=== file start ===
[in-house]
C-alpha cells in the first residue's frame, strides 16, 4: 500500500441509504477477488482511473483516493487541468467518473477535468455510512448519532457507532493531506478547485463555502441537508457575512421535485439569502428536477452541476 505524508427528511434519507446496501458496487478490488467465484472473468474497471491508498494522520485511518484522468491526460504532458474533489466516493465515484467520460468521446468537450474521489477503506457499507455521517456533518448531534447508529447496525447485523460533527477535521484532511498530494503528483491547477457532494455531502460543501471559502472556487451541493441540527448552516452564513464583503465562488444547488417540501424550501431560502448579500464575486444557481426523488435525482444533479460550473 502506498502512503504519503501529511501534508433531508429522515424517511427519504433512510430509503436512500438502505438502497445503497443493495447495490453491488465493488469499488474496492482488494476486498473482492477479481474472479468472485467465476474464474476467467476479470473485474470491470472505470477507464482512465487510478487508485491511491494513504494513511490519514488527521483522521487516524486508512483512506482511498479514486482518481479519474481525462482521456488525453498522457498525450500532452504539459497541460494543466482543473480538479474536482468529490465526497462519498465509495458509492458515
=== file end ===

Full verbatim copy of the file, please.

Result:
[in-house]
C-alpha cells in the first residue's frame, strides 16, 4: 500500500441509504477477488482511473483516493487541468467518473477535468455510512448519532457507532493531506478547485463555502441537508457575512421535485439569502428536477452541476 505524508427528511434519507446496501458496487478490488467465484472473468474497471491508498494522520485511518484522468491526460504532458474533489466516493465515484467520460468521446468537450474521489477503506457499507455521517456533518448531534447508529447496525447485523460533527477535521484532511498530494503528483491547477457532494455531502460543501471559502472556487451541493441540527448552516452564513464583503465562488444547488417540501424550501431560502448579500464575486444557481426523488435525482444533479460550473 502506498502512503504519503501529511501534508433531508429522515424517511427519504433512510430509503436512500438502505438502497445503497443493495447495490453491488465493488469499488474496492482488494476486498473482492477479481474472479468472485467465476474464474476467467476479470473485474470491470472505470477507464482512465487510478487508485491511491494513504494513511490519514488527521483522521487516524486508512483512506482511498479514486482518481479519474481525462482521456488525453498522457498525450500532452504539459497541460494543466482543473480538479474536482468529490465526497462519498465509495458509492458515